At the Beach, Learning to Play in the Sand
When I run on the beach and a wave chases me up onto the dry sand, I feel like some doomed character from Greek mythology, furiously spinning my legs in vain. My next thought, invariably, is, "Thank God I'm not running from the cops."
Given the season, I decided to learn what happens when we run on particulate matter.
"Your biomechanics change" on soft sand, said Steve Rhyan, an exercise physiologist and registered nurse who trains Navy SEALs and amateur and pro athletes in the San Diego area. Unlike firmer surfaces -- such as asphalt, treadmill belt, a soccer field or even packed wet sand -- soft sand provides no rebound. All the sinking down and pushing back out, Rhyan said, "overloads your musculature." You shorten your stride and struggle to sustain your pace.
How much harder? A 1998 Belgian study concluded that walking on dry sand requires 2.1 to 2.7 times more energy than does walking on a hard surface at the same speed. Running on sand requires 1.6 times more energy than does running on a firm surface.
But don't slump into that chaise lounge just yet: There's a payoff for ambulating on tiny granules of quartz. A 1998 Turkish study of 60 men ages 15 to 21 showed that sand running produced a greater increase in calf circumference over road running and a larger boost in maximum aerobic power (VO2max). The calf size increases came from the muscle overload effect; the VO2jump resulted from the sand group's working harder to keep up with the road runners.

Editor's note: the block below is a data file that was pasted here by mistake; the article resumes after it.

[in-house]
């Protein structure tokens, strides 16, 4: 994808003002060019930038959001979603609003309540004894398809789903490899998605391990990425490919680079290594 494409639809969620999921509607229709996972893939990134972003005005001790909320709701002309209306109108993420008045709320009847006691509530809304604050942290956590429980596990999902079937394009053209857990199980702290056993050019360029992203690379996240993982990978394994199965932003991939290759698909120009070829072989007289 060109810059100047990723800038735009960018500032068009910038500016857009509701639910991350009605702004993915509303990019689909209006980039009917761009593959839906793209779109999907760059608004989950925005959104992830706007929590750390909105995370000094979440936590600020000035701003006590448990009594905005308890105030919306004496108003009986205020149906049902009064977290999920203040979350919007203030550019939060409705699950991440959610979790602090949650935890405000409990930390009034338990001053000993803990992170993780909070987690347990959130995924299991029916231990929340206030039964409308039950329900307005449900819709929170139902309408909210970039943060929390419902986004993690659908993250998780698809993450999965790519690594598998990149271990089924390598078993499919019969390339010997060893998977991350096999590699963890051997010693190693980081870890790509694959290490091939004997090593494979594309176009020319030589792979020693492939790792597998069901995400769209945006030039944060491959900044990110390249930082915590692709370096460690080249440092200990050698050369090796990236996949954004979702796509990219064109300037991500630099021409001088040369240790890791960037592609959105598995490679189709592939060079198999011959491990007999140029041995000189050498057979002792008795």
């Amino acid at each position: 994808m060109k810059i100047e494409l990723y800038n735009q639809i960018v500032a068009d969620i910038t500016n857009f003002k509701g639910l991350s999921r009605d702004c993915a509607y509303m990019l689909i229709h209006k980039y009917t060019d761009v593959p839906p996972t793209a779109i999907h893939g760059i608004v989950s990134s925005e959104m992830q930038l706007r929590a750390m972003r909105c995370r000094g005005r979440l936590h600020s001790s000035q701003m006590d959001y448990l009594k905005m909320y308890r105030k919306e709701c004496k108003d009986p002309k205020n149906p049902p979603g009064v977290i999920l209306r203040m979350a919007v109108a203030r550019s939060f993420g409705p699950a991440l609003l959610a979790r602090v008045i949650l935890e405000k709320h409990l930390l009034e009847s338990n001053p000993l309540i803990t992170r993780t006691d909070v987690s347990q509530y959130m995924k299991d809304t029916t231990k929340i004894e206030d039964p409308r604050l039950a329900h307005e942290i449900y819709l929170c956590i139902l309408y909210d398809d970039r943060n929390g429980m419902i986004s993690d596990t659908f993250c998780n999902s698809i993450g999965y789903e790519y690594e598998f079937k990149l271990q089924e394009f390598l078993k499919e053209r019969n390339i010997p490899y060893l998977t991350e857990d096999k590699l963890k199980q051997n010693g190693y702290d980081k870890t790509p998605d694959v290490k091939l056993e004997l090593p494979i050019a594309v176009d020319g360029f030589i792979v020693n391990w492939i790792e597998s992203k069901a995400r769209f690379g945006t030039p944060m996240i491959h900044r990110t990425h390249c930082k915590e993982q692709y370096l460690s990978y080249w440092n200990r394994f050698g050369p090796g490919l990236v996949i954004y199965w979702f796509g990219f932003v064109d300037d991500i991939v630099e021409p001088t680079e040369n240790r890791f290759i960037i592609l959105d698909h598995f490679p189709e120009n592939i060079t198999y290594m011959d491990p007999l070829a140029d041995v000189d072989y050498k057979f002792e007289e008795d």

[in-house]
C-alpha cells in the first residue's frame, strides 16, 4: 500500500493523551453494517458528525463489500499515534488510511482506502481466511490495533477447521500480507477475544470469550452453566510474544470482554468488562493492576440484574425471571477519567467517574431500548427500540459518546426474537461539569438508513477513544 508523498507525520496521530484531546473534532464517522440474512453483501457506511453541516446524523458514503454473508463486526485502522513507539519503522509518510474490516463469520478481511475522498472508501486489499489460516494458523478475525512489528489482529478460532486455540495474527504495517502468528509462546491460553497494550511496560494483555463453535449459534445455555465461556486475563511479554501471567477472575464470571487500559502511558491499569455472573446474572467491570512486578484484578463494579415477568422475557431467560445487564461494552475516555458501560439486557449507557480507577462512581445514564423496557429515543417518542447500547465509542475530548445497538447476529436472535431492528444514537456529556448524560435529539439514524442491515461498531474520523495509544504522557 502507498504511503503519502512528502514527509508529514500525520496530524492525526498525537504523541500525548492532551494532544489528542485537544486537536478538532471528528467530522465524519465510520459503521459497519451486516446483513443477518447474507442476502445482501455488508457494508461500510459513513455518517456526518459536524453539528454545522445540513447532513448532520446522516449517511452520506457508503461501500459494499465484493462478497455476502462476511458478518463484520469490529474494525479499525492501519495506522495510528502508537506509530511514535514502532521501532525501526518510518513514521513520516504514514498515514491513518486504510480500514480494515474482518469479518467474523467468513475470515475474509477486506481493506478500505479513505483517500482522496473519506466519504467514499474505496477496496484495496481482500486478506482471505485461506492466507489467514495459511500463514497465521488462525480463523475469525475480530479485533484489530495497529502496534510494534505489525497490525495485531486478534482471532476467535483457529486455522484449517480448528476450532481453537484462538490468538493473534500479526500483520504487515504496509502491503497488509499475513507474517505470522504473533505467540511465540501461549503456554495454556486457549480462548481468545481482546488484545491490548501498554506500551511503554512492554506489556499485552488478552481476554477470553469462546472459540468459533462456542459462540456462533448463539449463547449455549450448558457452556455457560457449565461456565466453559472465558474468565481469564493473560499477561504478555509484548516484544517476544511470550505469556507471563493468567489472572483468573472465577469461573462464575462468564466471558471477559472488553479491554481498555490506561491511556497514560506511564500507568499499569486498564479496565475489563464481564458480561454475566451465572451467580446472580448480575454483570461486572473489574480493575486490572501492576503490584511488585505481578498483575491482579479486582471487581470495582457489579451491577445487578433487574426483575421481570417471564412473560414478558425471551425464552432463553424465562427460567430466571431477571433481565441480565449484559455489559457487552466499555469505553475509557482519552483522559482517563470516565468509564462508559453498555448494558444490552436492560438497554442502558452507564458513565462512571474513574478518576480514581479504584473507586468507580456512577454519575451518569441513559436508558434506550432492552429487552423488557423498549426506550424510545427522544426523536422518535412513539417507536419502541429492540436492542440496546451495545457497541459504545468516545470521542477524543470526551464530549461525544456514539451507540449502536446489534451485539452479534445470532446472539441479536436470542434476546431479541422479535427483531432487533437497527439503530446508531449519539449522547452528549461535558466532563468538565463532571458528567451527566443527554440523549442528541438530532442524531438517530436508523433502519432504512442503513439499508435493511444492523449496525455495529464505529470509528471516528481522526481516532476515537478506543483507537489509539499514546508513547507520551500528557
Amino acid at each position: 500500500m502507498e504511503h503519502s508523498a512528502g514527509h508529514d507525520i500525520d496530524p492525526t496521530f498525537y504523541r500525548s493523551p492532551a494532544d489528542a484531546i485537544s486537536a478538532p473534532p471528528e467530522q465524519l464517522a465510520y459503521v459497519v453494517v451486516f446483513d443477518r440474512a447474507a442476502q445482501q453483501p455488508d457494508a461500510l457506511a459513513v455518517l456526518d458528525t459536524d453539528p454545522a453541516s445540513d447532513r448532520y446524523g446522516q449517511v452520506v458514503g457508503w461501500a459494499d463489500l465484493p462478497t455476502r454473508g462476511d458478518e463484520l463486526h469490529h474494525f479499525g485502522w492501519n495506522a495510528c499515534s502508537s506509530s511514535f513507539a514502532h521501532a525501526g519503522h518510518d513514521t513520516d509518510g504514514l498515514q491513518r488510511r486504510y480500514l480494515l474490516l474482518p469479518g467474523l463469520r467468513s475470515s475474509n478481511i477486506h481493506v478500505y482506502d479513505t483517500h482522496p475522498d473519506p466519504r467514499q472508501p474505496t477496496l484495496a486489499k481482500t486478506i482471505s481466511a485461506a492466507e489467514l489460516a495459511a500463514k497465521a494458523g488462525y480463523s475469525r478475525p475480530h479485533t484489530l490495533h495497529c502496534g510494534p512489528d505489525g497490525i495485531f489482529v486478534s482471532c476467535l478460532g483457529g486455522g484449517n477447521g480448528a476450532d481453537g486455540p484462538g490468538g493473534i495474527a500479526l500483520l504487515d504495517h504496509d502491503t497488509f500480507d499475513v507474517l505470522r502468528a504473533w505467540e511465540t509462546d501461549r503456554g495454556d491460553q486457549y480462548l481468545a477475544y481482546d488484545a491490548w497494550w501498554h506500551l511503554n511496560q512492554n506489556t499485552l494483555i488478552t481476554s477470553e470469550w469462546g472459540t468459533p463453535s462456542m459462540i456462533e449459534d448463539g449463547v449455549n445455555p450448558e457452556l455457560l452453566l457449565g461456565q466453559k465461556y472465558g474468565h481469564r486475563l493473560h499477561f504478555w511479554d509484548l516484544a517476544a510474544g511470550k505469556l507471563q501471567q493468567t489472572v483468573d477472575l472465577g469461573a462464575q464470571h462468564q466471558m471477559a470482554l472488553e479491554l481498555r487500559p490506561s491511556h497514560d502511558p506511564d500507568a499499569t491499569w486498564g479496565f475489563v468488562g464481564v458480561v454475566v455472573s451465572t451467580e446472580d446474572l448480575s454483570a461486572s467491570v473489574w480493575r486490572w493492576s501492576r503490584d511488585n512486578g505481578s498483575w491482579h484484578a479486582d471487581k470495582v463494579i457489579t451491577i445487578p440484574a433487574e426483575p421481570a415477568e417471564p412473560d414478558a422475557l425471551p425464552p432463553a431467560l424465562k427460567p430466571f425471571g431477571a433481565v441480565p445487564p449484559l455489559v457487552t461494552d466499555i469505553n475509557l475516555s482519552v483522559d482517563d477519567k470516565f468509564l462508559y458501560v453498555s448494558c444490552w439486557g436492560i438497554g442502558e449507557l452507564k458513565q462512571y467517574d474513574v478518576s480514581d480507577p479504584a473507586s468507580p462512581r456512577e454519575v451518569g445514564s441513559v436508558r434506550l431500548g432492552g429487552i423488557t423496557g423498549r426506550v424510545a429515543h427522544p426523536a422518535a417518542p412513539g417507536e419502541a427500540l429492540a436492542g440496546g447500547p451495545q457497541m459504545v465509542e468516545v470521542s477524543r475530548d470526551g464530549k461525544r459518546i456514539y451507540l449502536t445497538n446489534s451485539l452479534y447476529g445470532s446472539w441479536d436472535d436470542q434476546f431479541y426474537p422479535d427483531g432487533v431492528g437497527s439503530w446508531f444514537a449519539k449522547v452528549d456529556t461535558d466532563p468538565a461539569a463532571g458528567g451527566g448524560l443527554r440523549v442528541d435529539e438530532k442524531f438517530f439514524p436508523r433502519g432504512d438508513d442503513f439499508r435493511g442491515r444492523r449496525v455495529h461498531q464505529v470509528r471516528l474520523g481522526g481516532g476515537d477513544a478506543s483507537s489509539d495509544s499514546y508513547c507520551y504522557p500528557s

There may be other benefits to oceanside workouts as well. A study published in 2004 by Japanese and Australian researchers compared the impact effects of jumping onto sand vs. wood, concluding that, as one might intuit, training on sand may carry a lower risk of impact injury than training on harder surfaces.
To avoid frustration -- or being caught by the cops -- run or walk on the hard-packed damp sand near the water line. This will allow you to move near your normal pace on a slightly impact-absorbing surface.
On softer sand, Rhyan recommends mimicking your rate of perceived exertion from familiar workouts. "When you change your mode of exercise, always go by feel," he said. The overall intensity should equal that which you experience on other surfaces, as should your total time exercising.
So if you typically jog for 20 minutes, you might walk the beach for 10 minutes and jog the other 10. Or do 15 minutes of one and five minutes of the other.
Rhyan also encourages wearing shoes for beach running, for a few reasons: Our tender feet are unaccustomed to the abuse of barefoot running. Abrasions, blisters and cuts can result. Rhyan said running barefoot "provides no support," particularly nasty for pronators and others who wear orthotics to correct a faulty gait. It can also trigger plantar fasciitis, a persistent injury resulting from a tear in the tissue lining the bottom of our feet. (Yes, Moving Crew investigators are aware of the barefoot running movement, but we'll save that discussion for another day.)
No chat this week, giving you time to put your new beach-running education to work. Join us a week from Thursday. E-mail: firstname.lastname@example.org .
-- John Briley